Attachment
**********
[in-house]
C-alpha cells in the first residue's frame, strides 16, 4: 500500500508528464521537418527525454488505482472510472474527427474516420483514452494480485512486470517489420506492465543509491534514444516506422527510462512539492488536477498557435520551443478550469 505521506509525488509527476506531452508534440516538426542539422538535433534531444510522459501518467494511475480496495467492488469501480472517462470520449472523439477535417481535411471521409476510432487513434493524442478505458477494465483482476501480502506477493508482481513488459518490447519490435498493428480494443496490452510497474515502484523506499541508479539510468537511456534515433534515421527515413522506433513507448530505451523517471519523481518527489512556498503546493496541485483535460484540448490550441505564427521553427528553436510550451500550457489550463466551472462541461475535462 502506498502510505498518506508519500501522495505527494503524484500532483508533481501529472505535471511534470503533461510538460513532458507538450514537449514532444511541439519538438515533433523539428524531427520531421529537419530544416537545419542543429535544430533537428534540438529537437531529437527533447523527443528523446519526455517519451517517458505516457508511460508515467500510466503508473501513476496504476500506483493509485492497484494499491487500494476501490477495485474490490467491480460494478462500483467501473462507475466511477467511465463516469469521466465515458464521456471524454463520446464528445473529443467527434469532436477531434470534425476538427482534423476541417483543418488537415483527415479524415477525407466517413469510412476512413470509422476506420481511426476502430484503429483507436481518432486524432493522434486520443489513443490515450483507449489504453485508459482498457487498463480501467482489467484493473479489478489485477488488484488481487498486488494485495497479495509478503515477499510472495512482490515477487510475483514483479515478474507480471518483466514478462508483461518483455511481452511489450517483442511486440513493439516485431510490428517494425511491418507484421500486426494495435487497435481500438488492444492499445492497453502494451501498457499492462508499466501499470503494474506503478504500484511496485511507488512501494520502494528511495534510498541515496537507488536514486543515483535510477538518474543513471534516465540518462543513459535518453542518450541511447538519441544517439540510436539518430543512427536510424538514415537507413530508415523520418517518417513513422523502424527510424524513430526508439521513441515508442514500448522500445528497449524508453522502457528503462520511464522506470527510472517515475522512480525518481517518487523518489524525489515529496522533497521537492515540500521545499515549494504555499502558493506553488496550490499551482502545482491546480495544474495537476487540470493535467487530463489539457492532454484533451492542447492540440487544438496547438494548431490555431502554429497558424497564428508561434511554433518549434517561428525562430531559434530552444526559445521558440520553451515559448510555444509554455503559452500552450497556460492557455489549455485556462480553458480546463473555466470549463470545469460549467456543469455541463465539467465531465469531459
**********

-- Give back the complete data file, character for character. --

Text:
[in-house]
C-alpha cells in the first residue's frame, strides 16, 4: 500500500508528464521537418527525454488505482472510472474527427474516420483514452494480485512486470517489420506492465543509491534514444516506422527510462512539492488536477498557435520551443478550469 505521506509525488509527476506531452508534440516538426542539422538535433534531444510522459501518467494511475480496495467492488469501480472517462470520449472523439477535417481535411471521409476510432487513434493524442478505458477494465483482476501480502506477493508482481513488459518490447519490435498493428480494443496490452510497474515502484523506499541508479539510468537511456534515433534515421527515413522506433513507448530505451523517471519523481518527489512556498503546493496541485483535460484540448490550441505564427521553427528553436510550451500550457489550463466551472462541461475535462 502506498502510505498518506508519500501522495505527494503524484500532483508533481501529472505535471511534470503533461510538460513532458507538450514537449514532444511541439519538438515533433523539428524531427520531421529537419530544416537545419542543429535544430533537428534540438529537437531529437527533447523527443528523446519526455517519451517517458505516457508511460508515467500510466503508473501513476496504476500506483493509485492497484494499491487500494476501490477495485474490490467491480460494478462500483467501473462507475466511477467511465463516469469521466465515458464521456471524454463520446464528445473529443467527434469532436477531434470534425476538427482534423476541417483543418488537415483527415479524415477525407466517413469510412476512413470509422476506420481511426476502430484503429483507436481518432486524432493522434486520443489513443490515450483507449489504453485508459482498457487498463480501467482489467484493473479489478489485477488488484488481487498486488494485495497479495509478503515477499510472495512482490515477487510475483514483479515478474507480471518483466514478462508483461518483455511481452511489450517483442511486440513493439516485431510490428517494425511491418507484421500486426494495435487497435481500438488492444492499445492497453502494451501498457499492462508499466501499470503494474506503478504500484511496485511507488512501494520502494528511495534510498541515496537507488536514486543515483535510477538518474543513471534516465540518462543513459535518453542518450541511447538519441544517439540510436539518430543512427536510424538514415537507413530508415523520418517518417513513422523502424527510424524513430526508439521513441515508442514500448522500445528497449524508453522502457528503462520511464522506470527510472517515475522512480525518481517518487523518489524525489515529496522533497521537492515540500521545499515549494504555499502558493506553488496550490499551482502545482491546480495544474495537476487540470493535467487530463489539457492532454484533451492542447492540440487544438496547438494548431490555431502554429497558424497564428508561434511554433518549434517561428525562430531559434530552444526559445521558440520553451515559448510555444509554455503559452500552450497556460492557455489549455485556462480553458480546463473555466470549463470545469460549467456543469455541463465539467465531465469531459